The first meeting of the “Food for Thought” cookbook book club focused on Ina Garten’s “Barefoot Contessa Foolproof” cookbook. Club members were asked to select and cook recipes from that cookbook.
I set up the meal in a “progressive” style, meaning each course was served in a different location of the house. The group gathered in the family room for appetizers, in the dining room for the main entrée and sides, and dessert was served in the living room. This gave it a fun twist.
As each club member described the dish they made, they were also asked to categorized the recipe’s complexity on a scale of easy, medium or difficult, and briefly explained the preparation process.
The appetizers consisted of a good mix of nibbles. I made the cheddar crackers. I eliminated the jalapeno and chipotle chili powder, opting for chives and dill replacement to accommodate my non-spicy palate. The crackers have a rich, savory flavor. I assigned the recipe to the “very easy” category, as long as you have a food processor.
Terri made the Tuscan mashed chickpeas with the grilled bread. It was delicious and had perfectly balanced flavors. It made a good quantity – perfect for a party. She assigned the recipe to the “easy” category, as long as you have a food processor – I see a trend.
Terri also made the easy tzatziki with feta. She paired it with pita triangles and a variety of Mediterranean olives and pickled peppers. The tzatziki was light and fresh tasting. She also assigned this recipe to the “easy” category.
Easy tzatziki with feta
We moved into the dining room for the main entrée and sides. I made the crispy mustard-roasted chicken recipe. I’ve made this dish a few times for the family and modified it slightly based on my experiences. For example, I use boneless, skinless, thin chicken breasts instead of bone-in chicken. I also add the juice of one lemon to the mustard and wine mixture. This cuts down some of the heavy mustard taste. I termed the recipe “easy-medium” on the difficulty scale.
Sharon made the Provencal tomatoes as one of our side dishes. It tasted of the essence of summer with all those fresh herbs. She assigned this recipe to the “easy-medium” category. She commented that you need to use fresh breadcrumbs – dried just won’t cut it.
Pat made the crispy english potatoes. The potatoes were perfectly crisped using a par-boil first, then roast cooking technique. The pancetta adds a nice smoky flavor to the potatoes. It was a perfect side for the chicken. She termed the recipe in the “easy” category.
To cap off our main meal, I also made balsamic-roasted Brussels sprouts. I’ve never made or eaten Brussels sprouts before, but wanted to try them and thought this was the perfect environment for experimentation. The recipe is “super easy” to make. The combination of balsamic and the pancetta really enhanced the baby cabbages’ flavor.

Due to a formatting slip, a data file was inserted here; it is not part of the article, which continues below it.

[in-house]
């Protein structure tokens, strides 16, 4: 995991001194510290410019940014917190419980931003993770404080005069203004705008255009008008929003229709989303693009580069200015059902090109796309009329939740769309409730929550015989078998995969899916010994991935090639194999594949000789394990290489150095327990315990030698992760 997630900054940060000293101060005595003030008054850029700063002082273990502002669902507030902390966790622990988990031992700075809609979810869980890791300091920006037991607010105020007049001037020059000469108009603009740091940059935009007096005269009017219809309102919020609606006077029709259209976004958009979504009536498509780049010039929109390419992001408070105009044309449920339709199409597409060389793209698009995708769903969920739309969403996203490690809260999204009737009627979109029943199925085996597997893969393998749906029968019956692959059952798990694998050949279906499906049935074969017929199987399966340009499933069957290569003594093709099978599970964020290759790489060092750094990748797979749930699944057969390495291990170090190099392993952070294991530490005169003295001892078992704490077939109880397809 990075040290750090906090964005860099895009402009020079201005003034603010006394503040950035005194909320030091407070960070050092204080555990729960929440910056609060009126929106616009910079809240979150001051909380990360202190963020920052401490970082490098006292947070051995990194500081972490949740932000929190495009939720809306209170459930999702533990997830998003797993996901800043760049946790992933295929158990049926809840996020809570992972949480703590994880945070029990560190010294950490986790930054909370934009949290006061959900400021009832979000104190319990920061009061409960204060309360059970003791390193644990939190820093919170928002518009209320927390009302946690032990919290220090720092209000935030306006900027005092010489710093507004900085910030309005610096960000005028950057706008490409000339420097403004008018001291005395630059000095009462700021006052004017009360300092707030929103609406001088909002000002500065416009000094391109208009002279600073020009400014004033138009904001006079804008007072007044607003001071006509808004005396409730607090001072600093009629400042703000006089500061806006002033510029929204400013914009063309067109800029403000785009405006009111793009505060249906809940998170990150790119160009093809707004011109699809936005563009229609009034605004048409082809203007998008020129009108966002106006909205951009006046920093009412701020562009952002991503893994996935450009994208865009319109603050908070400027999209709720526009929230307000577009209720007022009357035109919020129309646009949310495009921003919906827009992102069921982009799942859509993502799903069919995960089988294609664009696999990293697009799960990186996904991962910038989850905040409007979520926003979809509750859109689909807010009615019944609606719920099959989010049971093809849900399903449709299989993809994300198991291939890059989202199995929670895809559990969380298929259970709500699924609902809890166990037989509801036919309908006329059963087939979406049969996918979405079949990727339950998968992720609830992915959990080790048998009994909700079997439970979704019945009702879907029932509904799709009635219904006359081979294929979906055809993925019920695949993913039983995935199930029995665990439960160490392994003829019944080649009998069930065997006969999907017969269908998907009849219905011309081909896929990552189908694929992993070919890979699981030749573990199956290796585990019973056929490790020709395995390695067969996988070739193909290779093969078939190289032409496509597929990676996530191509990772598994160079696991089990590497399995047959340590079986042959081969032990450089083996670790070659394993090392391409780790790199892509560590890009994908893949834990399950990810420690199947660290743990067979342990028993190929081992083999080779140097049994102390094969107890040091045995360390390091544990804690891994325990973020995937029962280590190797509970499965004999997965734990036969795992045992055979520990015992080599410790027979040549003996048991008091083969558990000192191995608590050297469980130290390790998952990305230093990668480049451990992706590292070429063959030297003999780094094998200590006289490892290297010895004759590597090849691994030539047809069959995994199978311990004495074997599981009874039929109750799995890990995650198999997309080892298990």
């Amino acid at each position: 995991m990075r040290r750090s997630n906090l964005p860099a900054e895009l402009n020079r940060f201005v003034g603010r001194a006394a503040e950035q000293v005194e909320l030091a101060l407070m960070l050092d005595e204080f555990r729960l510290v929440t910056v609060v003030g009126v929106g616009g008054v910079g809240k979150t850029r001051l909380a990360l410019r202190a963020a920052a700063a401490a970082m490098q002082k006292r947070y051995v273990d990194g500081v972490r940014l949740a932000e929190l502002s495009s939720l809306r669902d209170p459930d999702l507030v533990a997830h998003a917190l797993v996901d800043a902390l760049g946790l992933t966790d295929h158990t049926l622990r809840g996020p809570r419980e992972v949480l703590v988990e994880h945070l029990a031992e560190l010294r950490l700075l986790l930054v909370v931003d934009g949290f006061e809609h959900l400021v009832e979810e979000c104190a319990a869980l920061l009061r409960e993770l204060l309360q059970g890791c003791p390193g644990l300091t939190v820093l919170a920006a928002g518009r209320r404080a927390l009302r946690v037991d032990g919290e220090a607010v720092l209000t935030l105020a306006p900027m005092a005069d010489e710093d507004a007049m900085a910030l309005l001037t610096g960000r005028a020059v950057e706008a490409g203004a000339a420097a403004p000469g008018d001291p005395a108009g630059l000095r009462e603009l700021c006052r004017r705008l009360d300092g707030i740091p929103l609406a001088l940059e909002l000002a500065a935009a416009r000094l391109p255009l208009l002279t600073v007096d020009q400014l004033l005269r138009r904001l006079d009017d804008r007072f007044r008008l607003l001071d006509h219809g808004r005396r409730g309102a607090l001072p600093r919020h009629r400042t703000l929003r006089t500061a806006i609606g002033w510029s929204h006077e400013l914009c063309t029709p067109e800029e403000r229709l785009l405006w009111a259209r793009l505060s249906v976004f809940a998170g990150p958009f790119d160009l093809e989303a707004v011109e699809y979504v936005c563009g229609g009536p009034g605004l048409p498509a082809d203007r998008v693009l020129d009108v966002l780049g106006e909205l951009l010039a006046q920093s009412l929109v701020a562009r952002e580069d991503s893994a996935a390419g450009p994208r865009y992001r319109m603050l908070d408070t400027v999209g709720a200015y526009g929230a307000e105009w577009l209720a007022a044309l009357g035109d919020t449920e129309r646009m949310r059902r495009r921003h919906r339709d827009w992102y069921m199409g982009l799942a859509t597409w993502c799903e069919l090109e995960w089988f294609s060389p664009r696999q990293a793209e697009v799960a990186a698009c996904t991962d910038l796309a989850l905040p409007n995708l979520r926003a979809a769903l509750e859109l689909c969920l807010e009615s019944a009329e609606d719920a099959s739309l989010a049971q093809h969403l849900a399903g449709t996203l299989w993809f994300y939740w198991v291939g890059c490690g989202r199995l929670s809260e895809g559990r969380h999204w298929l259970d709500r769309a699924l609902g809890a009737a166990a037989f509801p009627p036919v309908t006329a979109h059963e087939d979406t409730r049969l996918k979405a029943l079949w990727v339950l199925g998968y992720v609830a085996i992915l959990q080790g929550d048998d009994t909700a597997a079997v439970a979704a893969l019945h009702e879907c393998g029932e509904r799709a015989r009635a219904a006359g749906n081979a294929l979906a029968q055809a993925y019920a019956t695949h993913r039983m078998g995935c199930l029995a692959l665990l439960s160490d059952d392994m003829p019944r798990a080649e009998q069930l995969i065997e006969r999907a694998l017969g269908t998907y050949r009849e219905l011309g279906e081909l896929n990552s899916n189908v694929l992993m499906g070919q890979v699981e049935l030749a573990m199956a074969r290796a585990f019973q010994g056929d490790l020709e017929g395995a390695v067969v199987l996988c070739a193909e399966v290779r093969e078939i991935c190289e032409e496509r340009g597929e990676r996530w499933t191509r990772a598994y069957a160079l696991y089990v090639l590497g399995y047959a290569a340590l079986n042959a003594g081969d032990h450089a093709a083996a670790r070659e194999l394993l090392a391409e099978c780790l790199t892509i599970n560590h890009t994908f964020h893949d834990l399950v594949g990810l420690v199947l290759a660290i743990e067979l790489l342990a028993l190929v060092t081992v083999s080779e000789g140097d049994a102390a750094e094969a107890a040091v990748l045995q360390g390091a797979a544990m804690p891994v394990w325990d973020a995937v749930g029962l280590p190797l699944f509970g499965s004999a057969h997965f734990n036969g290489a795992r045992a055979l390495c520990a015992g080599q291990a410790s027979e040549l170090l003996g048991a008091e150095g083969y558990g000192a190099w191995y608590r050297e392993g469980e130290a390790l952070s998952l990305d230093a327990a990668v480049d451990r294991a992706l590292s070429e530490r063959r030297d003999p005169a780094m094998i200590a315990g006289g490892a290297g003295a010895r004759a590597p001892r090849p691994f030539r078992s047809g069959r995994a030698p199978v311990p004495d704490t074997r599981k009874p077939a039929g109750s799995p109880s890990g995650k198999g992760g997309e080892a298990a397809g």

During dinner, I prepared five quick questions for each club member to answer. The questions covered the topics of favorite and least favorite foods, food allergies, and preferred celebrity chefs. The answers to these questions not only gave us good dinner conversation, but also offered us some ideas for future meetings and any special accommodations for various members. We also discussed any dishes we were afraid to cook and found out that we can learn from each other’s cooking expertise.
Finally, we moved into the living room for dessert. Susan made a lemon cake that was not only moist and delicious, but also beautiful to the eye. She categorized the recipe as medium difficulty. She commented that the recipe might be easier for those with a stand mixer, since the preparation involves alternating batches of ingredients.
I also made the chocolate peanut butter glob cookies. They are a decadent cookie that has chocolate chips, peanut butter chips, pecans and walnuts. Definitely not a recipe for someone with nut or peanut allergies. I categorized this recipe as medium difficulty.
The chocolate peanut butter glob cookie recipe was true to its yield and made 24 decent-sized cookies. I packaged them up as our take-home treat for everyone to share with their families – or not and keep for themselves!
In total, nine dishes were made from Ina Garten’s Barefoot Contessa recipe collection. All were delicious. It was a beautiful meal with plenty of variety.
All in all the first meeting of “Food for Thought” cookbook book club was a success. Everyone enjoyed themselves and the food.
Our next meeting is scheduled for late April. Pat is hosting. We’ve selected Bobby Flay for our next celebrity chef focus. I’m looking forward to our next gathering and already salivating thinking about the delicious dishes the group will create!
What’s your favorite Ina Garten, Barefoot Contessa recipe?
Have you made any of these recipes that the cookbook club made?